Investors Sense Opportunities In Big Oil - But Mind The Gap
LONDON, Jan 5 (Reuters) - Investors are gaining confidence - up to a point - that 2018 will be the year of oil stocks.
While shares in top energy companies have risen since mid-2017, they have failed to keep step with recovering crude markets, opening up a historically unusual performance gap. Big oil stocks have also underperformed broader equity indexes.
Uncertainty over whether the crude rally can stick and fears that advances in electric vehicles will undermine longer-term demand for oil still overshadow the sector.
But a brighter outlook for oil prices compared with the slump of 2014-15 - coupled with a revival in energy companies' profits and cash generation after three years of brutal cuts - could mark a turning point, according to investors and a string of global banks.
"2017 was a challenging year for investors but there are now real opportunities in the energy sector," said Olivia Markham, portfolio manager at BlackRock Commodities Income Investment Trust. She expects oil prices to rise gradually by 2020 as supplies tighten due to a dive in investment in recent years.
UBS, RBC and JP Morgan have put out strongly positive outlooks for the sector in recent weeks, while Barclays analysts predicted on Thursday that earnings for the European integrated oil stocks could grow 20 percent from the third quarter.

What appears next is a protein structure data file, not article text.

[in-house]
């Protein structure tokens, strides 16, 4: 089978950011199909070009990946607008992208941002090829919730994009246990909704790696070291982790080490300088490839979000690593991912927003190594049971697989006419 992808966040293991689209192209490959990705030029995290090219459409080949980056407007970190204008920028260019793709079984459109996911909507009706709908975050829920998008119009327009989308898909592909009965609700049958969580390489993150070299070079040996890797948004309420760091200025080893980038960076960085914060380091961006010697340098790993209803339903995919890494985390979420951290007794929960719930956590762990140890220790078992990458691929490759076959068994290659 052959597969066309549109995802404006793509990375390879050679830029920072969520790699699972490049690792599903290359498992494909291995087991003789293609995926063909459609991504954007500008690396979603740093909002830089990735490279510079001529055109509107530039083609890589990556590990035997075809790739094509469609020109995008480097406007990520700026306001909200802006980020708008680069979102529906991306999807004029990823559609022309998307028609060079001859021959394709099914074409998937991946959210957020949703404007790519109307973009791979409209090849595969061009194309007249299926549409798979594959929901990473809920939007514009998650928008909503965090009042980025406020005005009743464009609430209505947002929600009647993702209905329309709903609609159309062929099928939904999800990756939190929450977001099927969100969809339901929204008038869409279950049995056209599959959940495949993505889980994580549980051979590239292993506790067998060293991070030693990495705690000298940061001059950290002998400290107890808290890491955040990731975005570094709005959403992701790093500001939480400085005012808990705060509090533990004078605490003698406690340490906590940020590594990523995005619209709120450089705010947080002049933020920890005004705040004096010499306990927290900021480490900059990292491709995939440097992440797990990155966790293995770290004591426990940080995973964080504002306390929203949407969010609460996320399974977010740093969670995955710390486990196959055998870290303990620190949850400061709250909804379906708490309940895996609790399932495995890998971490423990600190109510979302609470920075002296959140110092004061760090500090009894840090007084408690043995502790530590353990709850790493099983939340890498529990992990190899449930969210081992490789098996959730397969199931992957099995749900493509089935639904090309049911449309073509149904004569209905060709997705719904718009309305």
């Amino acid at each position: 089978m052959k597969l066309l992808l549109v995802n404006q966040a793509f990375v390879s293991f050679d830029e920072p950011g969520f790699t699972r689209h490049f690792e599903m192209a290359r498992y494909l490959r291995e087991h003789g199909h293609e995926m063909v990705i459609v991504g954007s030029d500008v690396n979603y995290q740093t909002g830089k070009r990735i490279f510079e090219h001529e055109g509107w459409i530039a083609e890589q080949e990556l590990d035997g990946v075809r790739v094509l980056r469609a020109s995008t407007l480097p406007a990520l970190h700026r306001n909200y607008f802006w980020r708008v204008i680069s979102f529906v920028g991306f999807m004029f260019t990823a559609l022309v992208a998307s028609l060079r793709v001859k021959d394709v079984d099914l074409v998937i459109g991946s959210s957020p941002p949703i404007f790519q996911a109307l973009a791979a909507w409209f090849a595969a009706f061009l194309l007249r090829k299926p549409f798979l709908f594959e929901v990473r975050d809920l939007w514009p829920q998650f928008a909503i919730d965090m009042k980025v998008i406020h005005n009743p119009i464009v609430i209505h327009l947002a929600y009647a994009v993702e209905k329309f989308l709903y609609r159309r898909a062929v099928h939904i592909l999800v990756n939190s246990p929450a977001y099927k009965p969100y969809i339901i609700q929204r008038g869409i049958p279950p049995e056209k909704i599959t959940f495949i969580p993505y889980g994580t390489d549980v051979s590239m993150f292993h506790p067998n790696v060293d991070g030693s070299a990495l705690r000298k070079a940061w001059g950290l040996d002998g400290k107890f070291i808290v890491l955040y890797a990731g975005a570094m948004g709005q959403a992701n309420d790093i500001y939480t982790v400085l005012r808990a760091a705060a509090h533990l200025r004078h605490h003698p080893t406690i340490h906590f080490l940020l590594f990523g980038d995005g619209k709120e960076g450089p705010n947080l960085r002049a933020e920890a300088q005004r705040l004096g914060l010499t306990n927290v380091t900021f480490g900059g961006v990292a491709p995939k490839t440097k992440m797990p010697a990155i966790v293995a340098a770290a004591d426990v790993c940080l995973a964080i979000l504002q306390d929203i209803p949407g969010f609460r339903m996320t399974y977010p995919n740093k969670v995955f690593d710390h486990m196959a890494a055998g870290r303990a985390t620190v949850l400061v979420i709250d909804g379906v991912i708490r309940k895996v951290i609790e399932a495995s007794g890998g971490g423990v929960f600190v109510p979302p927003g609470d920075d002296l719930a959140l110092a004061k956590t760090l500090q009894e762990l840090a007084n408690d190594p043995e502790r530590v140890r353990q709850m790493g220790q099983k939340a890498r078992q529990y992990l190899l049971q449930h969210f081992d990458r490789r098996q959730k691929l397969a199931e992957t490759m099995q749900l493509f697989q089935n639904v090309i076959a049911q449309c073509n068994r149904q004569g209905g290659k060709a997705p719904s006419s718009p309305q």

Optimists point to developments like Shell's raising in November of its cash flow outlook to $30 billion from $25 billion by 2020, assuming prices at $60 a barrel.
"Annus Mirabilis. Highest free cashflow in a decade bodes well for 2018," Bernstein said in its outlook for European oil majors.
Figures for last year are grim, due largely to a dismal first half. The MSCI world energy index, which tracks top oil stocks, gained just 1.3 percent even though Brent crude hit 2-1/2 year highs. Europe's oil and gas sector, which includes Shell, Total, BP and Eni , was the worst-performing in the region.
Oil majors' shares typically move in step with prices of the crude that they extract, but that correlation broke down last year. Since June, the MSCI index has gained 20 percent but Brent shot up 50 percent to around $68 a barrel, after OPEC and other major producers agreed to cut output.
The majors are set to cut spending on oil and gas exploration for a fifth year in a row in 2018, determined to maintain the capital discipline they imposed during the slump.
With production from U.S. shale deposits expected to increase sharply, scepticism remains over whether crude can stay at current levels.
"There's little conviction on the oil price sustainability both from the market and from the oil majors because no one is touching capex plans or investment. Everyone is waiting to understand what's going on," said Angelo Meda, head of equities at Italian fund manager Banor SIM.
As well as slashing spending, the majors made tens of thousands of staff redundant and sold off assets to adapt to lower oil prices which, despite the recent gains, remain far below levels above $100 in 2011-14. Such savings have led to sharp increases in earnings in recent quarters.
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